Dr Kate Ellacott, Institute of Biomedical and Clinical Sciences, Medical School, University of Exeter
Prof Anthony Pickering, Pharmacology and Physiology, University of Bristol
Dr Craig Beall, College of Medicine and Health, University of Exeter
Dr Valentina Mosienko, College of Medicine and Health, University of Exeter
Like drugs of abuse, food activates parts of the brain associated with rewarding and pleasurable feelings. People who are obese show changes in activity of this brain reward pathway. This project will investigate how controlling the activity of astrocytes alters motivation to eat and preference for “rewarding” foods which are high in fat and sugar.
Like drugs of abuse, food can activate parts of the brain associated with rewarding and pleasurable feelings. This neural network is called the mesolimbic dopamine pathway. In common with what is seen in individuals who are addicted to drugs, people who are obese show changes in the activity of this brain reward pathway, which may contribute to overconsumption of food. Understanding more about this pathway and how it is regulated by food may help in the development of new treatments for obesity.
Astrocytes are a class of glial cell in the brain. Dynamic changes in astrocyte activity are recognised increasingly for their role in mediating physiological processes by modulating neuronal communication. Past work by our collaborative research team has demonstrated that astrocytes in a part of the brainstem which receives direct input from the stomach are important for regulating food intake in mice. Recently, published work has identified that the gut-brain axis is important for regulating the brain reward pathway. Building on ongoing work, this project will investigate whether controlling the activity of astrocytes alters motivation to eat and preference for foods that typically are rewarding, such as those which are high in fat and sugar.
Using cutting-edge technologies including chemogenetics and 2-photon microscopy, the student will investigate the following key questions: 1) How does consumption of diets high in fat and sugar impact the function of astrocytes in different brain regions associated with food reward and how is this changed by obesity?; 2) Can modulating the activity of brainstem astrocytes impact the consumption of high-fat high-sugar foods and subsequent activation of the mesolimbic dopamine system?; and 3) Does modulating astrocyte activity in different parts of the mesolimbic dopamine system change motivation to eat and preference for foods which are high in fat and sugar?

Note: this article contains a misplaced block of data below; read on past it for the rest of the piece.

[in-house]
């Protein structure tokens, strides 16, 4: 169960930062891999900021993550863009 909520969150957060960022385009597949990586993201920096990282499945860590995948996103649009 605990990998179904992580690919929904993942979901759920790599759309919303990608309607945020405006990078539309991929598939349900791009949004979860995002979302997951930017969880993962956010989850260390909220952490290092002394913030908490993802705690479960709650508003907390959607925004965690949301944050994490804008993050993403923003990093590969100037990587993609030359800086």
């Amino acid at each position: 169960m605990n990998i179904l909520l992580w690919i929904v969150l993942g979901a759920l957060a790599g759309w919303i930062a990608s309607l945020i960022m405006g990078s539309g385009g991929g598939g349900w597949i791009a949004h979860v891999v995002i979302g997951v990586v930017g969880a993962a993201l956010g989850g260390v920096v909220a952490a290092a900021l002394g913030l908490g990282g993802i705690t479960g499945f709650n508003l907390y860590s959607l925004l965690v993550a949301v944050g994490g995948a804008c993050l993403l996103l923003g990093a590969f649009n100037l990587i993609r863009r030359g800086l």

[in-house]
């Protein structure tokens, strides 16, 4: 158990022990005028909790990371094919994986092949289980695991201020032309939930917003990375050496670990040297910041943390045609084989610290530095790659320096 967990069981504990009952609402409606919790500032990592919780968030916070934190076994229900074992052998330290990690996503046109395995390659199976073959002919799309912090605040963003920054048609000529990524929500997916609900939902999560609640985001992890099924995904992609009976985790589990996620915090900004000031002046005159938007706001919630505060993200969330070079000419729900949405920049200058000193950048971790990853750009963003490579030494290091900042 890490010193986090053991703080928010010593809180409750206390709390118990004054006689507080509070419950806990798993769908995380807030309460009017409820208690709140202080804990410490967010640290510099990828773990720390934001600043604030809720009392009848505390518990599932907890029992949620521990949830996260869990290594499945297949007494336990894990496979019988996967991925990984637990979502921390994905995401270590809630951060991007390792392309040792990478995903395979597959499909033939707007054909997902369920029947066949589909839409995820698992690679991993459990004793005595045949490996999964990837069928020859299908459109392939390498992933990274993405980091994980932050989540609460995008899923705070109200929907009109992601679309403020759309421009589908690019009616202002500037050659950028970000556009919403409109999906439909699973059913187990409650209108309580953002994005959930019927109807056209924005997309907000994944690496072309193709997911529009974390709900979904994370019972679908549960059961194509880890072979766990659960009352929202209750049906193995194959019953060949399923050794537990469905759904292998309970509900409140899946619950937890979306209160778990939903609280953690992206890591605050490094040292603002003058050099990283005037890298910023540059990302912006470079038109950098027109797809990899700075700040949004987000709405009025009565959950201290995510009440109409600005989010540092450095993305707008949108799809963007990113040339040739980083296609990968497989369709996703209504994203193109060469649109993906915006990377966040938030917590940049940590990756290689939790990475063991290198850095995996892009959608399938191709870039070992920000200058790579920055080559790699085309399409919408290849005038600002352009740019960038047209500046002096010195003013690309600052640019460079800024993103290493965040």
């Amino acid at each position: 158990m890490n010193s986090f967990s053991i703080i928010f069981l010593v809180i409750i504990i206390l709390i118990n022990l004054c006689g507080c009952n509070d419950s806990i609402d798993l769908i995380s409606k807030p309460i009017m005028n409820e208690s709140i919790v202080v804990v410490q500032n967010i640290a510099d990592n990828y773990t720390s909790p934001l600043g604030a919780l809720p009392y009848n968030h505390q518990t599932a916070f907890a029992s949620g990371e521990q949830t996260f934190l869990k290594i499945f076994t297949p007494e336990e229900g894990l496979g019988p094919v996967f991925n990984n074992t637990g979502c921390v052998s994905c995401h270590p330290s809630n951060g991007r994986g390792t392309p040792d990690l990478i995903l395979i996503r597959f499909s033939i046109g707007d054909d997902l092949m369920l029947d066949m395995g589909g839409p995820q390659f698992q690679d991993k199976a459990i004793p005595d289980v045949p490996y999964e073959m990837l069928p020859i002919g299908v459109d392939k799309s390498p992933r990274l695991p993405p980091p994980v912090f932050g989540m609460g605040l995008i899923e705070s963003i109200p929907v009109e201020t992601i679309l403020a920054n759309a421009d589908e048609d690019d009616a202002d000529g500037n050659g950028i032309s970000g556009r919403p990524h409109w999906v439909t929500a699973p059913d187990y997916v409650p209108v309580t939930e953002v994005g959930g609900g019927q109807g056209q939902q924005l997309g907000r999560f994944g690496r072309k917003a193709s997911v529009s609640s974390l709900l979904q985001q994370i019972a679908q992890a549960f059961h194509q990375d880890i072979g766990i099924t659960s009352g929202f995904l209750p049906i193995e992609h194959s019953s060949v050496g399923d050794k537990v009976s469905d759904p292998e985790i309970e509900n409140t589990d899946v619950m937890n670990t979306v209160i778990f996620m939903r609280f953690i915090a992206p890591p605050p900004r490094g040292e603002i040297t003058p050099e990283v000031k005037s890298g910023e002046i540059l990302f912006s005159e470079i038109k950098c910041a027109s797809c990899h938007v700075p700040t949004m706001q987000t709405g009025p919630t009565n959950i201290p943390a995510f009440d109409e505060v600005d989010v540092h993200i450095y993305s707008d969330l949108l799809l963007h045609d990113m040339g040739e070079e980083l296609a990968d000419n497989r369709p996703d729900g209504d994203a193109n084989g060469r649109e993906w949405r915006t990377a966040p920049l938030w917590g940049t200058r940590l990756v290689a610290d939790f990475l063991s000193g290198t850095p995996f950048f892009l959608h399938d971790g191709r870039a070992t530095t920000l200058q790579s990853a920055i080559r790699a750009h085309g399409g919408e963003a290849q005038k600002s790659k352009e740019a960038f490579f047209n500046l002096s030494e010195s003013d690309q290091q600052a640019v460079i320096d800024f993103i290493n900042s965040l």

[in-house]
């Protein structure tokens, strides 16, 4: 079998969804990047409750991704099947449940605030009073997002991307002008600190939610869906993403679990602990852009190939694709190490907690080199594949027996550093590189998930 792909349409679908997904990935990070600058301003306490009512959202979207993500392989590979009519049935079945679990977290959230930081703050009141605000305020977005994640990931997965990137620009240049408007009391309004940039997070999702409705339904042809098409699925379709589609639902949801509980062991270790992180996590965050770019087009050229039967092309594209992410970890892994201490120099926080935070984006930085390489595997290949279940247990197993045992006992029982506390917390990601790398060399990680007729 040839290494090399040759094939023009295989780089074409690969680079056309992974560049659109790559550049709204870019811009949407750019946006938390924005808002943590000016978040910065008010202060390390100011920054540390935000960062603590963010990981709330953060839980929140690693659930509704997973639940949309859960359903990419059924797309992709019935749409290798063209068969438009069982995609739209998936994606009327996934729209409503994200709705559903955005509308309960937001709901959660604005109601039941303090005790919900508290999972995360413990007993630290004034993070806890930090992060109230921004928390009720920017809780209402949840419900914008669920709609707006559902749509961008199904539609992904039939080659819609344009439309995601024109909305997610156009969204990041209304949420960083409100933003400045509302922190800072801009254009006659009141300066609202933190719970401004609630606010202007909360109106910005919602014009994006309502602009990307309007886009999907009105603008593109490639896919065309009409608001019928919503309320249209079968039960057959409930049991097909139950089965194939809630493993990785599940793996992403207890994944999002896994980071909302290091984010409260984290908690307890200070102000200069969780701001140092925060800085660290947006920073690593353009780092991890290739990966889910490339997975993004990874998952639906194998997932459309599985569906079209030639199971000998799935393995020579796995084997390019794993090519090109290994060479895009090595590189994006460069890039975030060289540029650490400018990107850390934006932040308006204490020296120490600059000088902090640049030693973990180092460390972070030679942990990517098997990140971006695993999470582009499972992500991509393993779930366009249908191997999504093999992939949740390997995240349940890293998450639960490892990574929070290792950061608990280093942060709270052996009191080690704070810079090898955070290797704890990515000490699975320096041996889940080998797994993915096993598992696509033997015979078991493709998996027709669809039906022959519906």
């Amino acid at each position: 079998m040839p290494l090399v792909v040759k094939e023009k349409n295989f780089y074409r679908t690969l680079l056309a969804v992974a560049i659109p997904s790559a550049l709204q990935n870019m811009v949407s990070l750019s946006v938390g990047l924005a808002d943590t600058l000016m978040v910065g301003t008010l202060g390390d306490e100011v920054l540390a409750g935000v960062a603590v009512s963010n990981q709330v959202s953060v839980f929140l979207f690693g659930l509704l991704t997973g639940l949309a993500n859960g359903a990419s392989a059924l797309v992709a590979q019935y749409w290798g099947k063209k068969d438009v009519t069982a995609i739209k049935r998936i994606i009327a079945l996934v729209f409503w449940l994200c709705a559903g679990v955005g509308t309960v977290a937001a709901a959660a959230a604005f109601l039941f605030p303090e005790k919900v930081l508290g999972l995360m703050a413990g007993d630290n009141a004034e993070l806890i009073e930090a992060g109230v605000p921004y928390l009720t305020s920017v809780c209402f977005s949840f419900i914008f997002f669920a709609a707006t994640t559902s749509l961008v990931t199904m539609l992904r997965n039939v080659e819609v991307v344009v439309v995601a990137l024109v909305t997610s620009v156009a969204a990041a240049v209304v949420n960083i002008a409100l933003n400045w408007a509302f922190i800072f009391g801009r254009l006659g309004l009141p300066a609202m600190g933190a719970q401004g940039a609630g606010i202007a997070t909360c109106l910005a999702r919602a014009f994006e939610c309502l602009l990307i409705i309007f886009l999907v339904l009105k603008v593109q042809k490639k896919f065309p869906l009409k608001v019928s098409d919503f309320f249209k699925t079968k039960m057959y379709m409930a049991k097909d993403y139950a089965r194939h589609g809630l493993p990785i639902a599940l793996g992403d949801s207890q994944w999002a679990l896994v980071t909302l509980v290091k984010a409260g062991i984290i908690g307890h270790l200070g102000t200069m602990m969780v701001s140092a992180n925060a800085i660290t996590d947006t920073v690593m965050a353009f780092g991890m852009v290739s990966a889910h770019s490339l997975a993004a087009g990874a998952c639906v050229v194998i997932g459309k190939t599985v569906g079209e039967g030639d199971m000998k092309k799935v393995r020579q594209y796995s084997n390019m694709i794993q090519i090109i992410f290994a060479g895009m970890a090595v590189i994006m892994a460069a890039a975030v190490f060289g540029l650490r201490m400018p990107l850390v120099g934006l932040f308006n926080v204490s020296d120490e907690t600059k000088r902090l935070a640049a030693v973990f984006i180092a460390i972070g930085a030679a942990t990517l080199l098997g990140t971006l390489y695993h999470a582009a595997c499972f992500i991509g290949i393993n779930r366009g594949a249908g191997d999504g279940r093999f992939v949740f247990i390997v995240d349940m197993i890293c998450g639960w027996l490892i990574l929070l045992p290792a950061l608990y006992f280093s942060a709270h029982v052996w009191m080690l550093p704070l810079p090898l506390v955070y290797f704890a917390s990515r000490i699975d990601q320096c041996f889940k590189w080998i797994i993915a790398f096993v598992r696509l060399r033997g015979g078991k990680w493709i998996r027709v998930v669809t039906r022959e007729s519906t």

Using the mouse as an experimental model the student will employ virally mediated transgenic modulation of astrocyte signalling followed by characterization of changes in physiology and behaviour in the living animal. This will be combined with training in calcium imaging, measurement of neurotransmitter flux using biosensors, histology, and molecular biology; which will be utilised to investigate the underlying molecular mechanisms. Supported by the combined expertise of a collaborative research team based at the Universities of Exeter and Bristol with a proven track-record of successful on-going interaction, including co-supervision of PhD students, you will have outstanding opportunities to train in an exciting area of neuroscience at the interface between physiology, behaviour and endocrinology.
To apply for this project, please complete the application form at https://cardiff.onlinesurveys.ac.uk/gw4-biomed-mrc-doctoral-training-partnership-student-appl
by 5pm Friday 25 November 2019.